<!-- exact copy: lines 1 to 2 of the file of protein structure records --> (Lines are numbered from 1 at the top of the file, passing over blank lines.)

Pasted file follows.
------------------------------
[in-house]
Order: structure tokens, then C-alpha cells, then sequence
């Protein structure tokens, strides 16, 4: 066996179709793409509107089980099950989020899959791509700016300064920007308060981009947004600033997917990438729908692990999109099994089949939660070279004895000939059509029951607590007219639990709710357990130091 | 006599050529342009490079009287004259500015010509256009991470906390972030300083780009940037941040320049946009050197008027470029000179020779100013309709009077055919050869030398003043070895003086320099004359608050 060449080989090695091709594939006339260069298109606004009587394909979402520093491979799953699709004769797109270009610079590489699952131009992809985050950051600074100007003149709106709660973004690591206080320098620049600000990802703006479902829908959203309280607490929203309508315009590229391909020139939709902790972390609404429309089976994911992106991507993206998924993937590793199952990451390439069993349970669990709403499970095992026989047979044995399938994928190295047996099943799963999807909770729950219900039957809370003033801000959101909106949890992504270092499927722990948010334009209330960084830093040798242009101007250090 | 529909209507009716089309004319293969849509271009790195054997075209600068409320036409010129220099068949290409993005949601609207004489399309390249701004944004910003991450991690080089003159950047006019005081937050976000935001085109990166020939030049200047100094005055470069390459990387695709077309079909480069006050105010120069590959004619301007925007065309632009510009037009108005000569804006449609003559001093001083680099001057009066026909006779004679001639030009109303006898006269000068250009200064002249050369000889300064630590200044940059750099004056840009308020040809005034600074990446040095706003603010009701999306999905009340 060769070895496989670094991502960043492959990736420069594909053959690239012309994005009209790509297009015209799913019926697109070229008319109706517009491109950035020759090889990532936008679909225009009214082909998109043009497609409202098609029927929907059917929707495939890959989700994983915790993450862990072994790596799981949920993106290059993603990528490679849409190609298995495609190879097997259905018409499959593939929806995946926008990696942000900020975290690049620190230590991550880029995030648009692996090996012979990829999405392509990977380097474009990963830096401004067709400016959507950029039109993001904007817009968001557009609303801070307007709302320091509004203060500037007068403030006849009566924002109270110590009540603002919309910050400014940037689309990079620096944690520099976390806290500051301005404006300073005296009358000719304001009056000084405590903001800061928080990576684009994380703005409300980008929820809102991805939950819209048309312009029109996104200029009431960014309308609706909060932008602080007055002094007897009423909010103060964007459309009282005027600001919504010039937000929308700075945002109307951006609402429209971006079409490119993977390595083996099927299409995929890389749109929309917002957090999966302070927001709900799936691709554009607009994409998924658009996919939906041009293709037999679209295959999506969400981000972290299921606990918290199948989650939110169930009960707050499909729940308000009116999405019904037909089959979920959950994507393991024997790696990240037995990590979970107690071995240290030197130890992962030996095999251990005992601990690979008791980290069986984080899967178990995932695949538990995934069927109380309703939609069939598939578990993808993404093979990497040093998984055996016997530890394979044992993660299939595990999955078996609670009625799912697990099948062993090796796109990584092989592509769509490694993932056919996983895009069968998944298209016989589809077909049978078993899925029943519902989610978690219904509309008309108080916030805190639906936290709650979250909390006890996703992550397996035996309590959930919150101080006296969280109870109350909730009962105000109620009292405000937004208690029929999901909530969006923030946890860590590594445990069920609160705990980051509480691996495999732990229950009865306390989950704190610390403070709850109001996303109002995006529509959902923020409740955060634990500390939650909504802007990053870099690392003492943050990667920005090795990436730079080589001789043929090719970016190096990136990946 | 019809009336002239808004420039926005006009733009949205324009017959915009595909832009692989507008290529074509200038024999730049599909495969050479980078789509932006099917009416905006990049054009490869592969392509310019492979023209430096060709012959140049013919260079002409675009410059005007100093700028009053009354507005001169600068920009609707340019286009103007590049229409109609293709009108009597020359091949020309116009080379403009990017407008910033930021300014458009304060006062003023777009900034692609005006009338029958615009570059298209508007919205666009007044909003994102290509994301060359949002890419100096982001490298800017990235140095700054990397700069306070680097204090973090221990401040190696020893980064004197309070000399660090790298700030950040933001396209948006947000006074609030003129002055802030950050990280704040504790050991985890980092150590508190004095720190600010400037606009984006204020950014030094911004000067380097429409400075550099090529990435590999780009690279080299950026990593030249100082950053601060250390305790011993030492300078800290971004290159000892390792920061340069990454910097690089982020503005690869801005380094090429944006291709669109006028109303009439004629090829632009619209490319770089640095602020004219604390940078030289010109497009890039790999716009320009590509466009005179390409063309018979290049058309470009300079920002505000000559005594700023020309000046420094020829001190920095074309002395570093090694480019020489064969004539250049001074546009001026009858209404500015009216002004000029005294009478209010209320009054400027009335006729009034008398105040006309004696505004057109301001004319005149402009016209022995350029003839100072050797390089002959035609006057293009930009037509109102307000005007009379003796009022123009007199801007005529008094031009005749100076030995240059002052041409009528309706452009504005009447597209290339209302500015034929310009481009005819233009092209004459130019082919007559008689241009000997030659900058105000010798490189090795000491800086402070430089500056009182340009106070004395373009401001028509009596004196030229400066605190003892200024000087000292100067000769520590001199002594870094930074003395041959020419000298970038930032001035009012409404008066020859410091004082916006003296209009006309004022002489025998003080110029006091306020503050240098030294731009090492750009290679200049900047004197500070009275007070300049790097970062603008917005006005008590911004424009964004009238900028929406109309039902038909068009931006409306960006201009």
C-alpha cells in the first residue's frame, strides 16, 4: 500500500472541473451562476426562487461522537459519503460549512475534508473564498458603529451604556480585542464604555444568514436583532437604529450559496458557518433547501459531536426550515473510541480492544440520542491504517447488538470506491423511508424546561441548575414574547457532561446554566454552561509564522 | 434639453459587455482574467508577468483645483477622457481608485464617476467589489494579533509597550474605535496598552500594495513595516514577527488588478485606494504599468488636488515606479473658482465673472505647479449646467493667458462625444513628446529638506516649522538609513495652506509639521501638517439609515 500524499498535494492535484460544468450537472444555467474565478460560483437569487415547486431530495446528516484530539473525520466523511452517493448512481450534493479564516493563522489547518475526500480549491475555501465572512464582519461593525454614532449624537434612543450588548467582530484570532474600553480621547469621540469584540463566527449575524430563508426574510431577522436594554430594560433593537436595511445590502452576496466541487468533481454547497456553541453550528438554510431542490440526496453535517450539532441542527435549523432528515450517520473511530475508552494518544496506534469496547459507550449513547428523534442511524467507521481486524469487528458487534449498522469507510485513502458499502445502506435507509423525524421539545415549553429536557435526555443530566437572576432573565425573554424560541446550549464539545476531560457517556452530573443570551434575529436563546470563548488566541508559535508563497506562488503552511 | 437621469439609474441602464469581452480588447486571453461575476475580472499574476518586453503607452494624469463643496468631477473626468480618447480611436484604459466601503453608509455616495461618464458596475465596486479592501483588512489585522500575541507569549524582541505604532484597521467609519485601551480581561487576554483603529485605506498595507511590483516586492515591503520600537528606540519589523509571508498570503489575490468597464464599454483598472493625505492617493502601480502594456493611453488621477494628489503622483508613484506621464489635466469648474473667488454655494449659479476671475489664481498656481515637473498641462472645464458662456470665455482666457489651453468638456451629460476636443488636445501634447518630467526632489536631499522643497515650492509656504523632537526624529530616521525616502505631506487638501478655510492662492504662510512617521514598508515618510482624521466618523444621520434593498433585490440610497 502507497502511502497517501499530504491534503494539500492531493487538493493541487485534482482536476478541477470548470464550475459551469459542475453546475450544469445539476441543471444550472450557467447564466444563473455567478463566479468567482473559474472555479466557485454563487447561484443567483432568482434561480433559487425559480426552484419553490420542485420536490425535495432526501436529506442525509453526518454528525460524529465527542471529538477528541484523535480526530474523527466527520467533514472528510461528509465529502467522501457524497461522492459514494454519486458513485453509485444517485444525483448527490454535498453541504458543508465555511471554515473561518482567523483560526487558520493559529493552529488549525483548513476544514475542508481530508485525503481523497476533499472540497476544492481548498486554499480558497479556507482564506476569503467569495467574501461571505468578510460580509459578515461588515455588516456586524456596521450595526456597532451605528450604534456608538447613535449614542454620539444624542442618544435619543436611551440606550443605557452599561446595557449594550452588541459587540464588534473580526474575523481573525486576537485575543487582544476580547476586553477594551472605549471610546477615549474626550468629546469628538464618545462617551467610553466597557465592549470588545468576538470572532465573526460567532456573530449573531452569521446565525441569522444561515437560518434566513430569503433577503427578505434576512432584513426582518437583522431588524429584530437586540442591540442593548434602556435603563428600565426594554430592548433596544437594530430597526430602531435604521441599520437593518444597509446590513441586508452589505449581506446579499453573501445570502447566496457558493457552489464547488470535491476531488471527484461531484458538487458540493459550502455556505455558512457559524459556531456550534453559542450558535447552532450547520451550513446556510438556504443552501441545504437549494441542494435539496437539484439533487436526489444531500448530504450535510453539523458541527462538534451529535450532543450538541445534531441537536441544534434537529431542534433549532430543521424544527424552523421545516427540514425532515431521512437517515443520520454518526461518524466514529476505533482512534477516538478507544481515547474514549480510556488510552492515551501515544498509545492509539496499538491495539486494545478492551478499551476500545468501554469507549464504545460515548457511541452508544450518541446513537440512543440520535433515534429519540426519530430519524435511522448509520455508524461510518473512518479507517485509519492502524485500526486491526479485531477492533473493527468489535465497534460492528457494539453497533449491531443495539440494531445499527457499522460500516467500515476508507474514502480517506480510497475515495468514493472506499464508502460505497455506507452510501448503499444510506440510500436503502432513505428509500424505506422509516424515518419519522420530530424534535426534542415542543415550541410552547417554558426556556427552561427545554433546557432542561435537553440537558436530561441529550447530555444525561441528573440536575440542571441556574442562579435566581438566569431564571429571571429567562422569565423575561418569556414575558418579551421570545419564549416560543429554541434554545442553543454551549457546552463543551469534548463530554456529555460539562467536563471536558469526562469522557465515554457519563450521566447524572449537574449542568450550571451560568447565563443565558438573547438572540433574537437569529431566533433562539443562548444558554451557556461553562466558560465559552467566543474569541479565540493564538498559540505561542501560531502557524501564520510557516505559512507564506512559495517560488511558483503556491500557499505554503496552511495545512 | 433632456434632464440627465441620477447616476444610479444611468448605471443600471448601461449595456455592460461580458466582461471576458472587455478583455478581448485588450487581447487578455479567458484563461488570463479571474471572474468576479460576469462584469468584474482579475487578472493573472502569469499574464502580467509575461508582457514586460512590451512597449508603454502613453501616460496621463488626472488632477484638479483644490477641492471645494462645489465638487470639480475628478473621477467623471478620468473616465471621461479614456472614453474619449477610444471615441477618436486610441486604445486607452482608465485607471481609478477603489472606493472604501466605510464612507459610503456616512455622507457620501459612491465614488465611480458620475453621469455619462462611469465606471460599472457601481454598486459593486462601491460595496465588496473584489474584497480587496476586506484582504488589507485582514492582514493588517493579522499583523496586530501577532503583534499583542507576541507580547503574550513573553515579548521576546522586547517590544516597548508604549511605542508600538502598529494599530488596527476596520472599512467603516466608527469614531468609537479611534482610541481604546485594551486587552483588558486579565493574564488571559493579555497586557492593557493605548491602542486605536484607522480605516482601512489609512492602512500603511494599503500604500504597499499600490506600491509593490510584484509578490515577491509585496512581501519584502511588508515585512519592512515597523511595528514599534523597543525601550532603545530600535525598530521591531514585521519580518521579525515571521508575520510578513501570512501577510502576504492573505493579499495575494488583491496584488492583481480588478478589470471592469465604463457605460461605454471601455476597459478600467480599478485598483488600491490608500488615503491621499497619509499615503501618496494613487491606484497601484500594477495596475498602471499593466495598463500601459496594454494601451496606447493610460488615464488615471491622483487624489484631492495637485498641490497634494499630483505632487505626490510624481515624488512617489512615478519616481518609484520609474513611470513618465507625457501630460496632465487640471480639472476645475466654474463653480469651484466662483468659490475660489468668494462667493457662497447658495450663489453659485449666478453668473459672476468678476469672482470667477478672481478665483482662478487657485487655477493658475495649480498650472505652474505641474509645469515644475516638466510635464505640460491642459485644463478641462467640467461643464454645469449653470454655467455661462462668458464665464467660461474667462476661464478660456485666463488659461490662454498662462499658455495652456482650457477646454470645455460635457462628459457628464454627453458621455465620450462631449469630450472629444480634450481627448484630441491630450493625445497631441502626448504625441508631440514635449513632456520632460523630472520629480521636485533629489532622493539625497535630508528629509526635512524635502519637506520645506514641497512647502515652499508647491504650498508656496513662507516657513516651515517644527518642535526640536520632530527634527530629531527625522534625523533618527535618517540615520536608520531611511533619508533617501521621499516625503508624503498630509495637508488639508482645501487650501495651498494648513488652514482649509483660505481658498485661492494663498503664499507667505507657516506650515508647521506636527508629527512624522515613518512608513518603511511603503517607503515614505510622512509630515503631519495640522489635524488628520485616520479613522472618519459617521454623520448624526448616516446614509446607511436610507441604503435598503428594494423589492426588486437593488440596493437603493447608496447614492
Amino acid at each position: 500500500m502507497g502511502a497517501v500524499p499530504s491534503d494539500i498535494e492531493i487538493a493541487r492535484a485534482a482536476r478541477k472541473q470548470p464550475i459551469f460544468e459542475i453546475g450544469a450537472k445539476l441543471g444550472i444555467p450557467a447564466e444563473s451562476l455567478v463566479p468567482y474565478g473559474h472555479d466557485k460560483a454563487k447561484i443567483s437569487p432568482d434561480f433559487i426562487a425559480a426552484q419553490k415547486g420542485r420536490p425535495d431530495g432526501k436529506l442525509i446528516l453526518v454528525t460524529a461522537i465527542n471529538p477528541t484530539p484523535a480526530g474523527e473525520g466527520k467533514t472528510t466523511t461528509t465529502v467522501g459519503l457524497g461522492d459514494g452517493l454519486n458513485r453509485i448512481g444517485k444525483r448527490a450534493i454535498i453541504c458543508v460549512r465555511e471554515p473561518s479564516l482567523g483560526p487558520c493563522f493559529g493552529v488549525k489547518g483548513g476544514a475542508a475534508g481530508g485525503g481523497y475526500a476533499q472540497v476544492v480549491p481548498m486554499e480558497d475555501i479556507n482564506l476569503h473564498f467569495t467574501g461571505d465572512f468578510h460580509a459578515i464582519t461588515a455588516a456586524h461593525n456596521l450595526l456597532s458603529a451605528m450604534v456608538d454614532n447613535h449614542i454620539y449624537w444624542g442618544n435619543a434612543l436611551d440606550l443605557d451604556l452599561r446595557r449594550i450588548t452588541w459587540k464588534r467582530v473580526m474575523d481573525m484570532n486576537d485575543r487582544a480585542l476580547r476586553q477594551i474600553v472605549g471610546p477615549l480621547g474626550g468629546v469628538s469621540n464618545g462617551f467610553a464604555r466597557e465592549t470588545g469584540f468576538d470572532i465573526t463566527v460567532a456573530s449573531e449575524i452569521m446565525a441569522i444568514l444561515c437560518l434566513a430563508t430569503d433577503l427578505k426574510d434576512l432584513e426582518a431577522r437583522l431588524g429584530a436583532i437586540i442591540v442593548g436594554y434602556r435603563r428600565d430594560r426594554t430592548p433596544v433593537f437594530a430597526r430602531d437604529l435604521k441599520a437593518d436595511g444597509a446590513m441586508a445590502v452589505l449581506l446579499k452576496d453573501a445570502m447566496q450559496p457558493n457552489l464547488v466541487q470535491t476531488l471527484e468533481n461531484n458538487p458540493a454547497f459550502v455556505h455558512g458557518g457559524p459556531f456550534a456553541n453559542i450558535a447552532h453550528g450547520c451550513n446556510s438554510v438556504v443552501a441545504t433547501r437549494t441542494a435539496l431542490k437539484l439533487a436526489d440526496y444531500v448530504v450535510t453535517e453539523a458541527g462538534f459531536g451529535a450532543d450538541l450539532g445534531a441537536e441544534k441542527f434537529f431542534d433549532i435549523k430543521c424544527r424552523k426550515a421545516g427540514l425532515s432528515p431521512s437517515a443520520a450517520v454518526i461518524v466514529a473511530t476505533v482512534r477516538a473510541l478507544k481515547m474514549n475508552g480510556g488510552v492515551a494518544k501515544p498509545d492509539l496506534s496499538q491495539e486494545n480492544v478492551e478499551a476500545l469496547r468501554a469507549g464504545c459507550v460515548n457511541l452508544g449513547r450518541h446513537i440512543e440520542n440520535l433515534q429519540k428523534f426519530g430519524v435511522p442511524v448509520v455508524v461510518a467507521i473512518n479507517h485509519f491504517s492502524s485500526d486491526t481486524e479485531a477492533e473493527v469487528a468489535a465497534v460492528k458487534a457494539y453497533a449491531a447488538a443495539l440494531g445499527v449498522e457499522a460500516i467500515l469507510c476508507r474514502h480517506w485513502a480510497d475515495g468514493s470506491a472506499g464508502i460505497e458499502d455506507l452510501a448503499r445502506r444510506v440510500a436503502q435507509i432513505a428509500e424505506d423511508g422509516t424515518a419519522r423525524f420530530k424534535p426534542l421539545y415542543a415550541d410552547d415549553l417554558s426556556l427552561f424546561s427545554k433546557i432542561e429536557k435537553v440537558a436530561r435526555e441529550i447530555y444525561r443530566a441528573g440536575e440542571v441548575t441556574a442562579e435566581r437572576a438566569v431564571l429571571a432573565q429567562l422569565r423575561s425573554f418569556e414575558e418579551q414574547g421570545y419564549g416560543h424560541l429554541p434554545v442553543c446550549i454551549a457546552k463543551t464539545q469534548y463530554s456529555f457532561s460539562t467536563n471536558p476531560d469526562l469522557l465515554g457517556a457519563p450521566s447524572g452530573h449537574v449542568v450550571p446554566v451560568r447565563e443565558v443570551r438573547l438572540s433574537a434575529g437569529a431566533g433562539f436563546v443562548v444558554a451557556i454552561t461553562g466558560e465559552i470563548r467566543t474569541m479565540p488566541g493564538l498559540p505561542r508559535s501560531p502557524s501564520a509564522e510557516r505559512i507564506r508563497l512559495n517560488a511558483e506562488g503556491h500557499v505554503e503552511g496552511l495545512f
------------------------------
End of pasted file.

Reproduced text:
[in-house]
Order: structure tokens, then C-alpha cells, then sequence